The DLR Institute of Solar Research in Jülich, Germany, recently put the Synlight high-flux solar simulator into operation. This high-power radiator – the only one of its kind in the world so far – consists of 149 radiators, each with the light power of a large cinema projector. Together, they generate light intensity corresponding to at least 10 000 times the intensity of natural solar radiation measurable on the earth’s surface. Three embedded PCs connected with 447 stepper motor terminals from Beckhoff enable highly precise alignment of the individual radiators.
The focus of the Synlight facility is the development of production processes for solar fuels, i.e. fuels that are generated using solar energy. In addition, researchers and industrial partners in the solar thermal power plant or aerospace industries will find ideal conditions for tests of their full-size components. One such application is the efficient production of hydrogen as a CO2-neutral energy source. In order to split water into hydrogen and oxygen, the solar simulator heats metal to a temperature of 800°C. When steam is added, the metal reacts with the oxygen in water and the hydrogen is released. The oxygen is then separated from the metal again by further heating to 1400°C.
High radiation power and precise focus capabilities
Synlight’s novel modular design is unique in its use of 149 individually adjustable xenon short-arc lamps with a light spectrum very similar to the sun. These enable radiation powers of up to 1x300 kW and 2x240 kW in three separately usable radiation chambers. According to Dr Dmitrij Laaber, the control specialist responsible for Synlight at DLR, the artificial sun achieves around 10 times higher power output than conventional laboratory systems.
Two of the three test chambers have been specially designed for solar-chemical process development testing and offer direct access to gas scrubbers and neutralisers, permitting the qualification of processes in the production of solar fuels. The shutter sizes measuring 4 m in width and height, as well as room heights of 5 m, offer the possibility to irradiate large elements, such as spaceflight components. A fundamental feature of Synlight is its multi-focus capability. This allows the light beam to be precisely focussed (even in subsets) and used as required, either for one large application or divided among a number of small test beds.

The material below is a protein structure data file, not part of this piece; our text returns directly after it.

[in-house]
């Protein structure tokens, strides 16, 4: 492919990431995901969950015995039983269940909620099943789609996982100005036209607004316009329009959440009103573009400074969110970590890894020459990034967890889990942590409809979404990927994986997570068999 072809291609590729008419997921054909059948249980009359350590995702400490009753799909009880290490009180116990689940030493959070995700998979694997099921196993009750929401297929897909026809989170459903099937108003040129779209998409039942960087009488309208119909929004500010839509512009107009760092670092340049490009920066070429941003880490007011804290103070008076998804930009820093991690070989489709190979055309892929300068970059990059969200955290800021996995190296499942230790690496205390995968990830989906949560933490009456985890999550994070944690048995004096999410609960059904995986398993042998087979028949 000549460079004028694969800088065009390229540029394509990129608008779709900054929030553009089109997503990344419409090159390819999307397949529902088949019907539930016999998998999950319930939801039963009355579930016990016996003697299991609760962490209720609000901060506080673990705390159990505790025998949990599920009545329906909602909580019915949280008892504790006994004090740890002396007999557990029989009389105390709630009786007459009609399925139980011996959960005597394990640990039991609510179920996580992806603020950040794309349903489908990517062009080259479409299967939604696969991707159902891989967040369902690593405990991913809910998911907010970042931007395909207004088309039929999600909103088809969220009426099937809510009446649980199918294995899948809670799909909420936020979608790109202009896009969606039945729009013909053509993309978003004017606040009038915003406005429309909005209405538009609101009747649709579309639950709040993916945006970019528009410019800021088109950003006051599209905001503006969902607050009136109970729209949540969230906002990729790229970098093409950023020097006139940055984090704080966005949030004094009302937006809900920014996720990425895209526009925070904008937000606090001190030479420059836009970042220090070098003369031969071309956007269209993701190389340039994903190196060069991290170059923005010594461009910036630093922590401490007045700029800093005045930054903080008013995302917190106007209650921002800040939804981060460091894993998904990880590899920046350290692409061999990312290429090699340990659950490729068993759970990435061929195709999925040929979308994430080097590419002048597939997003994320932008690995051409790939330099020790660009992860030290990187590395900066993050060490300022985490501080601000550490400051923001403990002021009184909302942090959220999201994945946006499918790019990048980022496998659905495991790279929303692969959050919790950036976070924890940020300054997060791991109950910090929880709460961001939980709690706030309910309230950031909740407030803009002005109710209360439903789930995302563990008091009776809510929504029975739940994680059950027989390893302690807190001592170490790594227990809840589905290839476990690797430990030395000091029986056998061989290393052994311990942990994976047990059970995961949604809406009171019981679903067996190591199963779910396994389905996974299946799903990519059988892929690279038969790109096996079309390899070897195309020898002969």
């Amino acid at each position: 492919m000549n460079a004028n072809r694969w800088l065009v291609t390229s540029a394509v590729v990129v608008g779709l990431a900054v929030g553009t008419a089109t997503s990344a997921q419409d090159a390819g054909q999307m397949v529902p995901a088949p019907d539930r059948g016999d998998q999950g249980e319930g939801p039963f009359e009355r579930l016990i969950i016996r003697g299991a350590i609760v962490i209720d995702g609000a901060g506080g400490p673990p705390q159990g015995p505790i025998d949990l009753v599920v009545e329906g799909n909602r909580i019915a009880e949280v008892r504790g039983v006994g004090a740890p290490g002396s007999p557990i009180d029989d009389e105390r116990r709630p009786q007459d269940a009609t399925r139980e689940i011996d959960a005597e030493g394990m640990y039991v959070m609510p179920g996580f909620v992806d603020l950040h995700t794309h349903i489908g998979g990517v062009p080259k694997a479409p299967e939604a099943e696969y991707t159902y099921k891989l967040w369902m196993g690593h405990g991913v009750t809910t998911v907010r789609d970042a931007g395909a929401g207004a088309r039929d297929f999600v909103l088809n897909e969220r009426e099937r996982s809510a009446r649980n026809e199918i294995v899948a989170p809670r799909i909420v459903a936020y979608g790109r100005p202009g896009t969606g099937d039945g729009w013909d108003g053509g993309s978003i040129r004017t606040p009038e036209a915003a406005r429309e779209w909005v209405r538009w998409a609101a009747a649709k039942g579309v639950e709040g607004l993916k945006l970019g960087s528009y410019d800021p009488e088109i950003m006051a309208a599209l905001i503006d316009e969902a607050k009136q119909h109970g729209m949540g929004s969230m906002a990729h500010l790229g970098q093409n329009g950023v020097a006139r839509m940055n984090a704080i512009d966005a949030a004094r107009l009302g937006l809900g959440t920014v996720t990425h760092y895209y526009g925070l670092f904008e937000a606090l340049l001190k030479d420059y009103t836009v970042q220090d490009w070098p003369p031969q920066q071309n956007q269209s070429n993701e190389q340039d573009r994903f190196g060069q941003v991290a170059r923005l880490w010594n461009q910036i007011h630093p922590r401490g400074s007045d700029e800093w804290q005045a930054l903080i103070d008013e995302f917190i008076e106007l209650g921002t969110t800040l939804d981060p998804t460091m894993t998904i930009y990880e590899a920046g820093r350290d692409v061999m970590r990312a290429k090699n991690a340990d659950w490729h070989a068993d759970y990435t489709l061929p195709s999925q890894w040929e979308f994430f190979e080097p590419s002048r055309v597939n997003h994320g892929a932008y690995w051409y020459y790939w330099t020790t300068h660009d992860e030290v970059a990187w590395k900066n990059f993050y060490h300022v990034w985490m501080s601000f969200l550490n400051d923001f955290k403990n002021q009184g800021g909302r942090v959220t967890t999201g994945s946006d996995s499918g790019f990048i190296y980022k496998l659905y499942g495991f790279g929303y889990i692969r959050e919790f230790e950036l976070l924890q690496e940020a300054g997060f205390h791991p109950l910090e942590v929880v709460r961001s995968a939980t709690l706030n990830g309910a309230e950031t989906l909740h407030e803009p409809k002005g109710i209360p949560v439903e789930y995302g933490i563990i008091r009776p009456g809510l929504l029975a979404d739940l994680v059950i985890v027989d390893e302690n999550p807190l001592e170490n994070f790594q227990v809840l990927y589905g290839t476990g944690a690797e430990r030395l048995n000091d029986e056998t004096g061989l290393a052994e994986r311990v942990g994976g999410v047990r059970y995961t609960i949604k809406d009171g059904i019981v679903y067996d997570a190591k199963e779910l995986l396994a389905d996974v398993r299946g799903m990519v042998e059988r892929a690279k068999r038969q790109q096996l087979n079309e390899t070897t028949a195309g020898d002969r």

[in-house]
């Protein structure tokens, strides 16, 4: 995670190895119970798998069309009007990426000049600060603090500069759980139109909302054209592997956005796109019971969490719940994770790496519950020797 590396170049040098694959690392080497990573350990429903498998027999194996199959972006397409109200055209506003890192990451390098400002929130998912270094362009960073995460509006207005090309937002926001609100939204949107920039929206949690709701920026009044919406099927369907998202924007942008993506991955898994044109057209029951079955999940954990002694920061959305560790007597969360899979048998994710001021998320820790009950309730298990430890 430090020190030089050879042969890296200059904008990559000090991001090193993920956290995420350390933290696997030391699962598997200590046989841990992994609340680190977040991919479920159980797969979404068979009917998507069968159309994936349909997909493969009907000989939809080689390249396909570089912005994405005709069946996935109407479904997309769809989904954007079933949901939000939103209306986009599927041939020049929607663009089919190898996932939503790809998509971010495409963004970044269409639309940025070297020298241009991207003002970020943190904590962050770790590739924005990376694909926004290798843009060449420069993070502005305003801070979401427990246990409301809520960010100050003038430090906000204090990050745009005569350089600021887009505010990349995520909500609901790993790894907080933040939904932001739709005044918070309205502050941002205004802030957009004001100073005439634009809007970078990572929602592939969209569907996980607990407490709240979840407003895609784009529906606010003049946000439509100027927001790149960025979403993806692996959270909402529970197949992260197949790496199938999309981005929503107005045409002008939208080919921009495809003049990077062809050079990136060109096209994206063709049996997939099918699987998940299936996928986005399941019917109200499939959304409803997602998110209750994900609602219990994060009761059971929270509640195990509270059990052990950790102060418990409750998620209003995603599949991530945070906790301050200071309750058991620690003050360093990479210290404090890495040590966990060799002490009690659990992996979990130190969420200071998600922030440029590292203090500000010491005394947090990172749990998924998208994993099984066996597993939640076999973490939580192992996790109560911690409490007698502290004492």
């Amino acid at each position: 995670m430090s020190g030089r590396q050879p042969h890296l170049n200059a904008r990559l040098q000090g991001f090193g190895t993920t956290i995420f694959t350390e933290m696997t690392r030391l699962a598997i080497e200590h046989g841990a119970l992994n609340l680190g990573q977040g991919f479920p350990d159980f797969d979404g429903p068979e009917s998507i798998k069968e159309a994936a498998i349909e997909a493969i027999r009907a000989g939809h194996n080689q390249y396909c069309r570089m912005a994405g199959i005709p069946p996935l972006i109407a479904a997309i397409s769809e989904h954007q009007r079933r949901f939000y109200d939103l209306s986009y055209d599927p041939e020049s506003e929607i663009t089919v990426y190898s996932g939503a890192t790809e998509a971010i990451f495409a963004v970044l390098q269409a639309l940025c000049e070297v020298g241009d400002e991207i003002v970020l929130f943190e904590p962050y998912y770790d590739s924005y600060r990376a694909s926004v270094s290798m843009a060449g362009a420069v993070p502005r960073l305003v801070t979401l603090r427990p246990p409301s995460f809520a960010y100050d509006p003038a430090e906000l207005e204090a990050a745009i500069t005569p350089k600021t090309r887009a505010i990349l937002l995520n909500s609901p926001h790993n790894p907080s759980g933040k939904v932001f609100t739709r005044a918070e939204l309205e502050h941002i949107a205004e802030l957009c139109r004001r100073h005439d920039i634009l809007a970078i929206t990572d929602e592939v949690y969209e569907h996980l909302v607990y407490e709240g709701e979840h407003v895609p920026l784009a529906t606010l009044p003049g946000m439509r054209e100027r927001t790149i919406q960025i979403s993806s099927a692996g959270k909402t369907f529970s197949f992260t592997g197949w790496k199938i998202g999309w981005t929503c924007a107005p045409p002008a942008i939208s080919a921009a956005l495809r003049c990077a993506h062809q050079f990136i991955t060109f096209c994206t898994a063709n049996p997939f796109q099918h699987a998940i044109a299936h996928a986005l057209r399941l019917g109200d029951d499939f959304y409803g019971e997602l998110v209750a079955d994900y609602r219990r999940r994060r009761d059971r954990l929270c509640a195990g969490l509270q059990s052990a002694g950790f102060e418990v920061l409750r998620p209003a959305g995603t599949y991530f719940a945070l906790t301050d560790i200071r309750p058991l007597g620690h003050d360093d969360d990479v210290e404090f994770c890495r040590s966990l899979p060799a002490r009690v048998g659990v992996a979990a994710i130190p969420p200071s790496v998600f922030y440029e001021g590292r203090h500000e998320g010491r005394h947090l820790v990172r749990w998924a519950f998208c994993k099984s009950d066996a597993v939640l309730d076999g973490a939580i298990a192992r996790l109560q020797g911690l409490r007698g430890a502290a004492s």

Compact and system-integrated drive control
The internally mirrored lamp shades used as reflectors have a diameter of 1 m and are mounted in a honeycomb pattern on an area measuring 14 m high and 16 m wide. PC-based control technology from Beckhoff ensures exact alignment and positioning of the individual reflectors to achieve the desired radiation focus. Each radiator is individually controllable, and as a result, highly diverse layouts and temperatures can be created at the target point – even when three tests take place in parallel. The numerous stepper motors required for this purpose are controlled by a total of 447 space-saving KL2541 and KL2531 stepper motor terminals directly integrated into the modular I/O system. These are in turn connected to three CX5130 Embedded PCs via 50 BK9000 Ethernet TCP/IP bus couplers.
The KL2541 stepper motor terminals with incremental encoder are designed for the medium performance range with an output of 50 VDC at 5 A. These devices integrate PWM output stages for a wide range of voltages and currents, as well as two inputs for limit switches in the extremely compact form factor of a 24 mm bus terminal. The KL2531 terminals, measuring only 12 mm wide and rated for 24 VDC at 1,5 A, are suitable for integration with a great variety of small stepper motors.
According to Laaber, the advantages in practical use are immediately apparent, due to the large number of drive controllers: “If we had used conventional stepper motor controllers, the necessary 447 individual devices would have required a huge amount of space. Not only that, we would have had to connect each device with its own network cable, and that would have been enormously complex, intricate and prone to errors. Conversely, the current solution is much more convenient and compact, especially when one considers that the terminals are distributed over five levels in 10 terminal boxes. We have also benefited from TwinCAT software, because a pure automation environment such as TwinCAT is much simpler to program than a solution based on high-level languages, which is what stepper motor manufacturers usually offer.”
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